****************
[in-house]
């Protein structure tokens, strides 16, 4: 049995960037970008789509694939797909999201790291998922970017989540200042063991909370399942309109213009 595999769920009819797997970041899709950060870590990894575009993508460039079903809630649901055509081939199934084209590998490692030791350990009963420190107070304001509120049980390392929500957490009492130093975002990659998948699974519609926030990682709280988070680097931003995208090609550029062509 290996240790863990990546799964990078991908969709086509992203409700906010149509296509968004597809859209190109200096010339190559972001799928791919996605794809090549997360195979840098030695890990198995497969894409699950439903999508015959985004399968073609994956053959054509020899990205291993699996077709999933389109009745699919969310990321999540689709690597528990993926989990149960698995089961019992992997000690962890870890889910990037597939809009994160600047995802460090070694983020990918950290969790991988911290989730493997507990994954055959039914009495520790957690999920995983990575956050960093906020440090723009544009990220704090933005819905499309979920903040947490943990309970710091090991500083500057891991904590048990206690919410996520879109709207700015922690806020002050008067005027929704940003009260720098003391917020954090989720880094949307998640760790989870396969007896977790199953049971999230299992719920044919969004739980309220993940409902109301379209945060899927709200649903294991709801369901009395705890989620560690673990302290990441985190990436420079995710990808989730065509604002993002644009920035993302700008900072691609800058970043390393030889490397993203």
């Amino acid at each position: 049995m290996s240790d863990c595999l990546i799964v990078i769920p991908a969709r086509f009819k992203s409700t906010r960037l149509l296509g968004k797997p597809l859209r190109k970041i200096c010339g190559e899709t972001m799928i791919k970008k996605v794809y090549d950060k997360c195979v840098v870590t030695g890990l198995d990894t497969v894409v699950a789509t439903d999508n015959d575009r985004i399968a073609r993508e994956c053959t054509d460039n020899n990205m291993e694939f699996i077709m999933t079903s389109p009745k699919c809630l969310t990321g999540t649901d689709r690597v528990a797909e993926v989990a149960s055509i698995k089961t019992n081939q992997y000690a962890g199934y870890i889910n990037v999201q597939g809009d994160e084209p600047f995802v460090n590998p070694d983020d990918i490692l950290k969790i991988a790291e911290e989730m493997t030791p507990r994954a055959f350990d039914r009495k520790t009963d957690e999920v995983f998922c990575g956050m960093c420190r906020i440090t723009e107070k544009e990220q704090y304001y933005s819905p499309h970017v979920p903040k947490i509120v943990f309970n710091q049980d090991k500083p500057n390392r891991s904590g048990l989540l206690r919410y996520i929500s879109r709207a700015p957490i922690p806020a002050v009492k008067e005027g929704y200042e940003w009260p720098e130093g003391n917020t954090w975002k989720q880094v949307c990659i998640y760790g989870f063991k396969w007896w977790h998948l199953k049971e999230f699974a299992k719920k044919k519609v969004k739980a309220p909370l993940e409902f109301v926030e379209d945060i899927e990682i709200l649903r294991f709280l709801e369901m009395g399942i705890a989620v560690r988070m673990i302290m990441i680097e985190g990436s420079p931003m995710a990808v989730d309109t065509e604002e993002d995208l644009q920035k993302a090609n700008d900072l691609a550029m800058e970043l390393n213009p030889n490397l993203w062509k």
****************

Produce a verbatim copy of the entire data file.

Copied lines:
[in-house]
């Protein structure tokens, strides 16, 4: 049995960037970008789509694939797909999201790291998922970017989540200042063991909370399942309109213009 595999769920009819797997970041899709950060870590990894575009993508460039079903809630649901055509081939199934084209590998490692030791350990009963420190107070304001509120049980390392929500957490009492130093975002990659998948699974519609926030990682709280988070680097931003995208090609550029062509 290996240790863990990546799964990078991908969709086509992203409700906010149509296509968004597809859209190109200096010339190559972001799928791919996605794809090549997360195979840098030695890990198995497969894409699950439903999508015959985004399968073609994956053959054509020899990205291993699996077709999933389109009745699919969310990321999540689709690597528990993926989990149960698995089961019992992997000690962890870890889910990037597939809009994160600047995802460090070694983020990918950290969790991988911290989730493997507990994954055959039914009495520790957690999920995983990575956050960093906020440090723009544009990220704090933005819905499309979920903040947490943990309970710091090991500083500057891991904590048990206690919410996520879109709207700015922690806020002050008067005027929704940003009260720098003391917020954090989720880094949307998640760790989870396969007896977790199953049971999230299992719920044919969004739980309220993940409902109301379209945060899927709200649903294991709801369901009395705890989620560690673990302290990441985190990436420079995710990808989730065509604002993002644009920035993302700008900072691609800058970043390393030889490397993203």
């Amino acid at each position: 049995m290996s240790d863990c595999l990546i799964v990078i769920p991908a969709r086509f009819k992203s409700t906010r960037l149509l296509g968004k797997p597809l859209r190109k970041i200096c010339g190559e899709t972001m799928i791919k970008k996605v794809y090549d950060k997360c195979v840098v870590t030695g890990l198995d990894t497969v894409v699950a789509t439903d999508n015959d575009r985004i399968a073609r993508e994956c053959t054509d460039n020899n990205m291993e694939f699996i077709m999933t079903s389109p009745k699919c809630l969310t990321g999540t649901d689709r690597v528990a797909e993926v989990a149960s055509i698995k089961t019992n081939q992997y000690a962890g199934y870890i889910n990037v999201q597939g809009d994160e084209p600047f995802v460090n590998p070694d983020d990918i490692l950290k969790i991988a790291e911290e989730m493997t030791p507990r994954a055959f350990d039914r009495k520790t009963d957690e999920v995983f998922c990575g956050m960093c420190r906020i440090t723009e107070k544009e990220q704090y304001y933005s819905p499309h970017v979920p903040k947490i509120v943990f309970n710091q049980d090991k500083p500057n390392r891991s904590g048990l989540l206690r919410y996520i929500s879109r709207a700015p957490i922690p806020a002050v009492k008067e005027g929704y200042e940003w009260p720098e130093g003391n917020t954090w975002k989720q880094v949307c990659i998640y760790g989870f063991k396969w007896w977790h998948l199953k049971e999230f699974a299992k719920k044919k519609v969004k739980a309220p909370l993940e409902f109301v926030e379209d945060i899927e990682i709200l649903r294991f709280l709801e369901m009395g399942i705890a989620v560690r988070m673990i302290m990441i680097e985190g990436s420079p931003m995710a990808v989730d309109t065509e604002e993002d995208l644009q920035k993302a090609n700008d900072l691609a550029m800058e970043l390393n213009p030889n490397l993203w062509k």